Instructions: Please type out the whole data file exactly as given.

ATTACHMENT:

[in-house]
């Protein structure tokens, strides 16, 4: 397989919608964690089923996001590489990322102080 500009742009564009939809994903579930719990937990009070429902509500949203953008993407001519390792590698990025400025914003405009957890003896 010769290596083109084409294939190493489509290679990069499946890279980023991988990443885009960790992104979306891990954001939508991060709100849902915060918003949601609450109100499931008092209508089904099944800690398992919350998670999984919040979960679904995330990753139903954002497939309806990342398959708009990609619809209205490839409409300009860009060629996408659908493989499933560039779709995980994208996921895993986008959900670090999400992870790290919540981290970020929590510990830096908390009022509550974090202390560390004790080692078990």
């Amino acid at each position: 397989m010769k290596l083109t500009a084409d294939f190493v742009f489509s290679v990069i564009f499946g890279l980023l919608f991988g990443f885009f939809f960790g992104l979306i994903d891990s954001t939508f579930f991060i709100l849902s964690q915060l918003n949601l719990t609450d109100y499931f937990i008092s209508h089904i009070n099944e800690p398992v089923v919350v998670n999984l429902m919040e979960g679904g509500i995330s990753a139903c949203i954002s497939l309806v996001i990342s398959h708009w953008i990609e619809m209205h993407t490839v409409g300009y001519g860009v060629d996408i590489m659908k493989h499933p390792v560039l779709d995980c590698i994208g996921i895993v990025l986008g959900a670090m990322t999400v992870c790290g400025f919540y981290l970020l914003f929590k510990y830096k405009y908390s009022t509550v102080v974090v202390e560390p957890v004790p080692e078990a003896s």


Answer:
[in-house]
């Protein structure tokens, strides 16, 4: 397989919608964690089923996001590489990322102080 500009742009564009939809994903579930719990937990009070429902509500949203953008993407001519390792590698990025400025914003405009957890003896 010769290596083109084409294939190493489509290679990069499946890279980023991988990443885009960790992104979306891990954001939508991060709100849902915060918003949601609450109100499931008092209508089904099944800690398992919350998670999984919040979960679904995330990753139903954002497939309806990342398959708009990609619809209205490839409409300009860009060629996408659908493989499933560039779709995980994208996921895993986008959900670090999400992870790290919540981290970020929590510990830096908390009022509550974090202390560390004790080692078990």
């Amino acid at each position: 397989m010769k290596l083109t500009a084409d294939f190493v742009f489509s290679v990069i564009f499946g890279l980023l919608f991988g990443f885009f939809f960790g992104l979306i994903d891990s954001t939508f579930f991060i709100l849902s964690q915060l918003n949601l719990t609450d109100y499931f937990i008092s209508h089904i009070n099944e800690p398992v089923v919350v998670n999984l429902m919040e979960g679904g509500i995330s990753a139903c949203i954002s497939l309806v996001i990342s398959h708009w953008i990609e619809m209205h993407t490839v409409g300009y001519g860009v060629d996408i590489m659908k493989h499933p390792v560039l779709d995980c590698i994208g996921i895993v990025l986008g959900a670090m990322t999400v992870c790290g400025f919540y981290l970020l914003f929590k510990y830096k405009y908390s009022t509550v102080v974090v202390e560390p957890v004790p080692e078990a003896s």